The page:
President Bush has appointed a new senior domestic policy adviser: Karl Zinsmeister, a “longtime scholar at the American Enterprise Institute,” and editor of the think tank’s magazine. Last June, he wrote about the “central reality” in Iraq: “With the exception of periodic flare-ups in isolated corners, our struggle in Iraq as warfare is over.”
“The FBI is seeking interviews with top House Members from both parties to determine whether they leaked details of the National Security Agency’s domestic surveillance program to The New York Times, further fanning the flames of an already tense relationship between Capitol Hill and the Bush administration.” One Senator said “the FBI will interview current and former Senators about the leak as well.”
A new study finds New Orleans “is the U.S. city most likely to be struck by hurricane force winds during the 2006 storm season.” Meanwhile, the Army Corps of Engineers has finished repairing the city’s levees, but experts say New Orleans is “still very much at risk“¦ because the level of protection the corps has reached is still not as strong as the city needs,” not even good enough for a Category 3 storm.
13: The number of days before VA Secretary Jim Nicholson was told about the burglary of data on 26 million veterans.
“Former U.S. Defense Secretary William Perry is calling on the Bush administration to negotiate directly with Iran, saying he believes that is the only path toward resolving the nuclear crisis.”
Yesterday, Special Counsel Patrick Fizgerald released Scooter Libby’s 2004 grand jury testimony. In it, Libby said “Vice President Cheney was personally angered by” Joe Wilson’s “newspaper column attacking a key rationale for the war in Iraq and repeatedly directed” Libby “to ‘get all the facts out’ related to the critique.” Cheney also raised the issue that Valerie Plame “worked at the CIA and that she allegedly played a role in sending” Wilson to Niger.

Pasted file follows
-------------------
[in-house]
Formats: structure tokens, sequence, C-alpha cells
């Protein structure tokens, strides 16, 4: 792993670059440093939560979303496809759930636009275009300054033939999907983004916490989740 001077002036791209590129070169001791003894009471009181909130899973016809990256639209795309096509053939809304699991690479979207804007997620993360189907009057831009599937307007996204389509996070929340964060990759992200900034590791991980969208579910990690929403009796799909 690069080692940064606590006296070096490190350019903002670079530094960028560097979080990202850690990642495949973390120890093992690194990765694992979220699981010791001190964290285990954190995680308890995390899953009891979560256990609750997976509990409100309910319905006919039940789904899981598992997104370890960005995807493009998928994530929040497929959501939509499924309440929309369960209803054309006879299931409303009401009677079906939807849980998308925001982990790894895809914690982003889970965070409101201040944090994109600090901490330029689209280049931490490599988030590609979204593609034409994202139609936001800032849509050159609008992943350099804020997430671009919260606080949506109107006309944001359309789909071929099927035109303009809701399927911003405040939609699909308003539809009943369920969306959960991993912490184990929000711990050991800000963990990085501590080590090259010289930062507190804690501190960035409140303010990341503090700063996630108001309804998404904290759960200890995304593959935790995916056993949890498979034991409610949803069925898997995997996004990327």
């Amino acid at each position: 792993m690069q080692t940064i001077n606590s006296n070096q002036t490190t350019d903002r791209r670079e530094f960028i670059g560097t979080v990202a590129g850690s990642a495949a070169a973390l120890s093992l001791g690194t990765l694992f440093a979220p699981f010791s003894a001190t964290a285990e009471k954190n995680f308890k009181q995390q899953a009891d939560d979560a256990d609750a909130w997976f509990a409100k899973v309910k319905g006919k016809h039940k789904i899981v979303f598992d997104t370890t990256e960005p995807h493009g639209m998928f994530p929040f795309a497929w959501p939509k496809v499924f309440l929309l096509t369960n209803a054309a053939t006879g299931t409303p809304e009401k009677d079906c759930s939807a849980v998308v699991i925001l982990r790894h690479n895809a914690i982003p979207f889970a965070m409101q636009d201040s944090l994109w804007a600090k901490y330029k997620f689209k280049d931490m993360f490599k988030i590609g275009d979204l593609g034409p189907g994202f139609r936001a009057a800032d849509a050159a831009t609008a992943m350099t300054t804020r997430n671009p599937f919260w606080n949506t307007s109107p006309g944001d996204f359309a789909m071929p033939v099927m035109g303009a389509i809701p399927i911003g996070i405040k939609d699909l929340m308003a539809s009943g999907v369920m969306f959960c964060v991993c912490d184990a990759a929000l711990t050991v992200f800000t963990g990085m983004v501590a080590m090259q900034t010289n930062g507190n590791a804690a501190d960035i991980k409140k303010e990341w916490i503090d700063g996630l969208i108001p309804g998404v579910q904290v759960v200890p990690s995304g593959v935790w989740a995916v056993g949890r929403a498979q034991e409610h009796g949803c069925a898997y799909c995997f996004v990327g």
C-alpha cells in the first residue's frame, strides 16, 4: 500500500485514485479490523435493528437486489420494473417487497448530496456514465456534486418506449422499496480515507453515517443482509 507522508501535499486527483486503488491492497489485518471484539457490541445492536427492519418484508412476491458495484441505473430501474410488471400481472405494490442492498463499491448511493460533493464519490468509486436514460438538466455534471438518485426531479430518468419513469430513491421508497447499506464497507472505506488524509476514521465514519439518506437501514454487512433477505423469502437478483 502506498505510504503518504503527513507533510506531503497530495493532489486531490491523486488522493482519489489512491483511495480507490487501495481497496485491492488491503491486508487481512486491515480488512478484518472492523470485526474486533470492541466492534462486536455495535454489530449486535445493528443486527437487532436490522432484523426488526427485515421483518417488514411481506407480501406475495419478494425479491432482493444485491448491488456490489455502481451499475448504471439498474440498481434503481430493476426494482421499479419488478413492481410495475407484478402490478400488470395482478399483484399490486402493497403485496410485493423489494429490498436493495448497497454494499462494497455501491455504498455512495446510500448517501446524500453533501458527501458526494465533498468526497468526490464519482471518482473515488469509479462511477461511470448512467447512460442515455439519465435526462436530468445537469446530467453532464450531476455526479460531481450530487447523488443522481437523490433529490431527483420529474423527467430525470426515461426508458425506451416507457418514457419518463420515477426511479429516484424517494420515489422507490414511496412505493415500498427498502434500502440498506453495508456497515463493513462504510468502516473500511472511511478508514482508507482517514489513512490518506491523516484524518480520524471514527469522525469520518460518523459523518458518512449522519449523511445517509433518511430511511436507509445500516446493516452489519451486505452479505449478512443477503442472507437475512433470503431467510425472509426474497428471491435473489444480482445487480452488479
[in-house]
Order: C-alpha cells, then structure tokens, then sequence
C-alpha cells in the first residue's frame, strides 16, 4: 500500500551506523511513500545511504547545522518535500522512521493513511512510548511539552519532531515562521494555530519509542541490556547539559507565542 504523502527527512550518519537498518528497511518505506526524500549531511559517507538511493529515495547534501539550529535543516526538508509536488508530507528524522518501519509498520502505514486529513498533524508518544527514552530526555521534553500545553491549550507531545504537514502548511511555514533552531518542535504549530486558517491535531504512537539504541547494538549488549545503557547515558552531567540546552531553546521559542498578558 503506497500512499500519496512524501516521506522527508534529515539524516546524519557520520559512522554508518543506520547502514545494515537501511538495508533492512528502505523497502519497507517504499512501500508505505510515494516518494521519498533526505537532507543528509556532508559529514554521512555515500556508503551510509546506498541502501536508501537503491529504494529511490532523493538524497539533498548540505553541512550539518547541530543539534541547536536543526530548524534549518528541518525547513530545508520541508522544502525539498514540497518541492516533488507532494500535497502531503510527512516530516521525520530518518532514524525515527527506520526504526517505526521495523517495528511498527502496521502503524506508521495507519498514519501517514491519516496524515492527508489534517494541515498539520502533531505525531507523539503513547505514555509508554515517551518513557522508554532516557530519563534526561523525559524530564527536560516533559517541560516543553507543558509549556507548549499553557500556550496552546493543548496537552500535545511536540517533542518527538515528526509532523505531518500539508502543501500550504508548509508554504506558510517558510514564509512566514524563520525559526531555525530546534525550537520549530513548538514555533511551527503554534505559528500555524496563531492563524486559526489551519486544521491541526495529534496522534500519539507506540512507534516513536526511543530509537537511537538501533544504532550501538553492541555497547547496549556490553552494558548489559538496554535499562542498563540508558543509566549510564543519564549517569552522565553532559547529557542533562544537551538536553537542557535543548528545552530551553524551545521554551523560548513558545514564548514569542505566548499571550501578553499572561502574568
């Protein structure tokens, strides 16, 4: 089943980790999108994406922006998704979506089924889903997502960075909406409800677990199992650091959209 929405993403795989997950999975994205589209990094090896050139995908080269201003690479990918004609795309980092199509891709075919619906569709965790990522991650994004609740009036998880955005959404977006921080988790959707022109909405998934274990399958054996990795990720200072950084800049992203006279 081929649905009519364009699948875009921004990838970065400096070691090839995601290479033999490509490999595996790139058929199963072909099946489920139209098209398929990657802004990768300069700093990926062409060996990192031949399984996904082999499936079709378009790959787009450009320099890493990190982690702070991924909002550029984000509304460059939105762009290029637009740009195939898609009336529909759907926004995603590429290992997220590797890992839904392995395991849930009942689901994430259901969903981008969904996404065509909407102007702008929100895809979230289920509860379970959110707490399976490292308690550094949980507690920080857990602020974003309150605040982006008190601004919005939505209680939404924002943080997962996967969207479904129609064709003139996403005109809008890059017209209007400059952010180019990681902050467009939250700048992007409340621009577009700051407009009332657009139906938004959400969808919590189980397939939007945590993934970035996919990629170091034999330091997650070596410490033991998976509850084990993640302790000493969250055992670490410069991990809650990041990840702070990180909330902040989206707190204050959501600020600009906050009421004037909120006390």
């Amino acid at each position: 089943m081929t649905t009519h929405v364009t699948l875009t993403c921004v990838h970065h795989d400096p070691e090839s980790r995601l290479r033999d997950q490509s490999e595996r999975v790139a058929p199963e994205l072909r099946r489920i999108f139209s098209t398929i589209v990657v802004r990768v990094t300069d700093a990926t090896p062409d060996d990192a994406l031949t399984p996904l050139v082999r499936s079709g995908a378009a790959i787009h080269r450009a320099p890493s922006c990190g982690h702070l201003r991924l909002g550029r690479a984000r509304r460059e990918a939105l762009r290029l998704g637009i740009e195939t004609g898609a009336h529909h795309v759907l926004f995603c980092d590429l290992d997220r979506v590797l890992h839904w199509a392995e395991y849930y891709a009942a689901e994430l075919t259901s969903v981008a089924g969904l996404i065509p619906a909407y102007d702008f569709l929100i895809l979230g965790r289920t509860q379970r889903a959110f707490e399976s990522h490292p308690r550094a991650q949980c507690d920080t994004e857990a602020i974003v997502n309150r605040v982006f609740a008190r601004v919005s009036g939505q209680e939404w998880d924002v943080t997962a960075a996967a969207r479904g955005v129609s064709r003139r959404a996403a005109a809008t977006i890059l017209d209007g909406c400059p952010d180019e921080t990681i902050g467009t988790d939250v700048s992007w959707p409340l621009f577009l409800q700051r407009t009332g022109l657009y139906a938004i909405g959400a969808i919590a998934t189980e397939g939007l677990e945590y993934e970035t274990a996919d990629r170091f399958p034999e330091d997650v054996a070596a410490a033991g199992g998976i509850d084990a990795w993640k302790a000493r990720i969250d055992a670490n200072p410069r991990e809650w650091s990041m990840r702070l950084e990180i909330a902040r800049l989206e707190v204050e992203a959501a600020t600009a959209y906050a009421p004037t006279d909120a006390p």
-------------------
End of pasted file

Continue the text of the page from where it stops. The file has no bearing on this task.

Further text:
More than half of America’s hunters and fishermen “have seen first-hand the impact of global warming, according to a poll released Tuesday by the National Wildlife Federation.” Fully 71 percent “said they were concerned about diminishing fish and wildlife populations and many had seen direct impacts of climate change in the field,” and a majority “also rejected the Bush Administration’s fossil-fuel-based energy policy and want more conservation and clean fuels.”
The Senate yesterday voted 73-25 to end debate on a compromise immigration bill “that would toughen border security and put most illegal immigrants on a path to citizenship,” suggesting it will pass easily today. “Its advance set up a showdown with the House over the most substantial overhaul of immigration law in 20 years.”
Big Pharma up to no good: “Drug companies fund a growing number of the studies in leading psychiatric journals,” and for good reason: 78 percent of company-funded studies give the drugs favorable reviews, while only 48 percent of independent studies are positive.
And finally: the National Review has come up with a playlist for George W. Bush’s iPod. The magazine issued a list of what it believes are the “top 50 conservative rock songs of all time.” Number 1 was the Who’s “Won’t Get Fooled Again,” closely followed by the Beatles’ “Taxman.” The list — which is “overwhelmingly white and male” — also includes “I Fought the Law” by the Crickets. (Bush will love this one.)
What did we miss? Let us know in the comments section.